This is how Christmas is celebrated all over the world

This is how Christmas is celebrated all over the world

It’s Christmas Eve There are unexpected knock on the door. If you are in the United States, a group of singers can surprise you with Christmas carols. If you’re in Argentina, the neighbors might be an evening full of parcels and fireworks. If you’re in Newfoundland, they can be dress up friends and do a play until you guess who they are.

Christmas, the annual feast in honor of the birth of Jesus Christ, is celebrated in its own way in many countries, including those where few Christians live. Non-Christians celebrations of Christmas can be found all over the world: less than three percent of the Indian population is Christian, but Christmas is a national holiday. Only one percent of Japanese are Christians, but Santa Claus and Christmas carols abound in supermarkets. In the United States, more than $ 1,000 per person is spent on holidays, according to the National Retail Federation. (Check out these adorable and adorable American Christmas decorations.)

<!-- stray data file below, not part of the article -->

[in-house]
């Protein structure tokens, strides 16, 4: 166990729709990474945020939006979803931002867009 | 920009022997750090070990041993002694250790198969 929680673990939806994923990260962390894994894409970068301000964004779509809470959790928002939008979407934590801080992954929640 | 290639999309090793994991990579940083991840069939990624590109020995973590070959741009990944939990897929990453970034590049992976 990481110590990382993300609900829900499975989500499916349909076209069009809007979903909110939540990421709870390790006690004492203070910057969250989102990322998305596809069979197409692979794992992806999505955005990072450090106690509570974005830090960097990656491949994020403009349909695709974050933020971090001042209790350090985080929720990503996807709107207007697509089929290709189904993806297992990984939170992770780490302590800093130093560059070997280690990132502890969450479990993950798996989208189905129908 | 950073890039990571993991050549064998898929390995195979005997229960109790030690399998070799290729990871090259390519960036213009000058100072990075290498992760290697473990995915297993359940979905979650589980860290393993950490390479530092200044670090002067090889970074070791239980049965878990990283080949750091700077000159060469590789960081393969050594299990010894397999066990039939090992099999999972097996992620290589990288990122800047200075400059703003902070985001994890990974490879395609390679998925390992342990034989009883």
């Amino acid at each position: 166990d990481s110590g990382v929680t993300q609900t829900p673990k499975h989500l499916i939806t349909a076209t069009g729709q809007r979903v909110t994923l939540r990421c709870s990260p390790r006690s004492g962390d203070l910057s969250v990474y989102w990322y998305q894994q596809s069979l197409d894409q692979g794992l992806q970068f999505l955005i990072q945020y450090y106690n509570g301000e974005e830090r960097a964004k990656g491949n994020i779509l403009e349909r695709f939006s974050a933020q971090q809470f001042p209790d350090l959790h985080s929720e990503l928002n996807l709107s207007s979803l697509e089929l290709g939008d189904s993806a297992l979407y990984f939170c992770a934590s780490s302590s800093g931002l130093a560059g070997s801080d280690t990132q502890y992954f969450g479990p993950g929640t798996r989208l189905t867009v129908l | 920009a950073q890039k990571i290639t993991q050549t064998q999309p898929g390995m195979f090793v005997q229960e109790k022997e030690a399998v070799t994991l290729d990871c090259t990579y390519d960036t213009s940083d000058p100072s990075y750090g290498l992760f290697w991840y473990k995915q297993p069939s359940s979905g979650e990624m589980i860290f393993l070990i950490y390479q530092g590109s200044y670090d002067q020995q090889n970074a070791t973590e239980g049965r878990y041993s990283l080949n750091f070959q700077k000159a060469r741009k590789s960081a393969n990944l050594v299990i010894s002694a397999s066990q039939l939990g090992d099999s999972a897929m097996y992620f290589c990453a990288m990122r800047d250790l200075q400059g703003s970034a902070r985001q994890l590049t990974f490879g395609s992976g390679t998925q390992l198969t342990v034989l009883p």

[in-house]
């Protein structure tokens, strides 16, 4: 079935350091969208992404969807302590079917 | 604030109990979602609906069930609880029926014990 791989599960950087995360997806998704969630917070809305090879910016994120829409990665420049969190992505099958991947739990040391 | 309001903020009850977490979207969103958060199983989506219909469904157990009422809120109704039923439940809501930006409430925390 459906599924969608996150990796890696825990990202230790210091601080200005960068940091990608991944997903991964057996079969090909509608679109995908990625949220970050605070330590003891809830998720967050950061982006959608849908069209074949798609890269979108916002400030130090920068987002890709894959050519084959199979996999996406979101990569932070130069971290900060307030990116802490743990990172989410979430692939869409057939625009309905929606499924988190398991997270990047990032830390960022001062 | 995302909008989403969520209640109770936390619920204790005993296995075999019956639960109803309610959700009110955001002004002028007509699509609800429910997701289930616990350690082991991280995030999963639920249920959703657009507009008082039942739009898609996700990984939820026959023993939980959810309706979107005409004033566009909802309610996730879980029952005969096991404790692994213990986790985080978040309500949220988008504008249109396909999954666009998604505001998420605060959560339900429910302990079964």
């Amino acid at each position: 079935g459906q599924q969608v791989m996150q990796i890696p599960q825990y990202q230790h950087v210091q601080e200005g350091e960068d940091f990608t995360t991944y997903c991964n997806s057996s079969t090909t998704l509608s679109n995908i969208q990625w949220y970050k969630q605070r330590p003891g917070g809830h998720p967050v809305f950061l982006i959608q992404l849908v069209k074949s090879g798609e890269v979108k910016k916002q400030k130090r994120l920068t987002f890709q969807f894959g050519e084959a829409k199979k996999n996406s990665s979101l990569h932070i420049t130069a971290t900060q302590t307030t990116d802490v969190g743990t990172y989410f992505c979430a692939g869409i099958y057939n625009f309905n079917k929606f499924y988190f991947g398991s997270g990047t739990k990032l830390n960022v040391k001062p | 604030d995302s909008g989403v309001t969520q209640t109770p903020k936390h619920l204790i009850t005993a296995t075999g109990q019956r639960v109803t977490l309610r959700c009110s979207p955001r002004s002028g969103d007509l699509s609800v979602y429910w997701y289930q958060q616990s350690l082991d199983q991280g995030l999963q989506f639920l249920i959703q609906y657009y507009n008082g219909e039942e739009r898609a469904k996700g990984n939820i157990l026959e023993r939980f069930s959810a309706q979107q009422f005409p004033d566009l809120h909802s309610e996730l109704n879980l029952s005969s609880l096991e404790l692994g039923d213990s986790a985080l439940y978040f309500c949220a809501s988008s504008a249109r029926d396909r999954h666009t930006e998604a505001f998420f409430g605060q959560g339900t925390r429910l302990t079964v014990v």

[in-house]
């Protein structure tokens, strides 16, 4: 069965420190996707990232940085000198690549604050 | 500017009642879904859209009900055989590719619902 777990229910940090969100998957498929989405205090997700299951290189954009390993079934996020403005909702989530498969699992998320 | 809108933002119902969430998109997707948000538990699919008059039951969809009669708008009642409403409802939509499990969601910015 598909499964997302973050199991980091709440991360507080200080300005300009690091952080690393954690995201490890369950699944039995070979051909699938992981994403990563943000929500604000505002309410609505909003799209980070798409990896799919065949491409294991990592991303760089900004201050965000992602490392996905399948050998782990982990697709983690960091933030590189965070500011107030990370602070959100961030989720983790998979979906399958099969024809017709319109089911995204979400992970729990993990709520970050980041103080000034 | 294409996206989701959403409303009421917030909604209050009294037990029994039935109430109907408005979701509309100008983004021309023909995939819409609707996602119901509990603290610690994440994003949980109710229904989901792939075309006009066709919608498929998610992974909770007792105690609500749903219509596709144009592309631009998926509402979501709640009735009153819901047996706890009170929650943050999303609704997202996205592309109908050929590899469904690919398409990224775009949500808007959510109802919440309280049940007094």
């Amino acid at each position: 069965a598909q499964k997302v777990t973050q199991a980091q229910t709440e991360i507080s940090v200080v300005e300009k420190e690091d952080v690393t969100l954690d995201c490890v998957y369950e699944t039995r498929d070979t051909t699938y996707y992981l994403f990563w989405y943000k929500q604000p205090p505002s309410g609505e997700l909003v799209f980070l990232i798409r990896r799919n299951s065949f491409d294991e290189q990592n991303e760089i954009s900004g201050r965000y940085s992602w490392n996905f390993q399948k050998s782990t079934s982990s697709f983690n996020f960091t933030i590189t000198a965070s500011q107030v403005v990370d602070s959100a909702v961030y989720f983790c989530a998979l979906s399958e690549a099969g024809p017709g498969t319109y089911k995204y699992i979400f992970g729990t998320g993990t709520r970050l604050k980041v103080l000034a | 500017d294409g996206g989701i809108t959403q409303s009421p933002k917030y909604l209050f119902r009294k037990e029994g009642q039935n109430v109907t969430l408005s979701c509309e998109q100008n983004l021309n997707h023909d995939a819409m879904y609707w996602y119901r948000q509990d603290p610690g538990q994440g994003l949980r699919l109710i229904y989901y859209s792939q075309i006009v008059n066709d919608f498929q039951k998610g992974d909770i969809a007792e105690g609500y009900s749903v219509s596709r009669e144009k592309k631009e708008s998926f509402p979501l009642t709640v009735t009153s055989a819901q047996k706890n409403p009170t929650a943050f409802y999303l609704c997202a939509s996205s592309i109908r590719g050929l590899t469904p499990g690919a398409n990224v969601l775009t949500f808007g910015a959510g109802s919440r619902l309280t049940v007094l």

The celebration of Christmas often has a local flavor, influenced by cultural norms and values. In Bethlehem, where Jesus was born, Christians set up Nativity scenes and painted a cross on their door. On Christmas Eve they go to church and watch a parade. In Syria, children receive not gifts from Santa like in the United States, but from the smallest and smallest sentences of the Three Wise Men. Italy has its own version of the cheerful fat man. Legend has it that the Italian witch Befana gives gifts to good children, but takes troubled children to her hungry husband. (Read more about Santa’s amazing origins.)

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Food plays a leading role everywhere. In Ukraine, party-goers who really want to do well eat 12 courses – one per messenger. In Japan, it is customary for families to go to the American fast food chain KFC. In Poland, carp often swim in the pool at home for a few days before serving it for dinner. After that, her scales are often kept, to bring good luck.

This article was originally published in English on NationalGeographic.com

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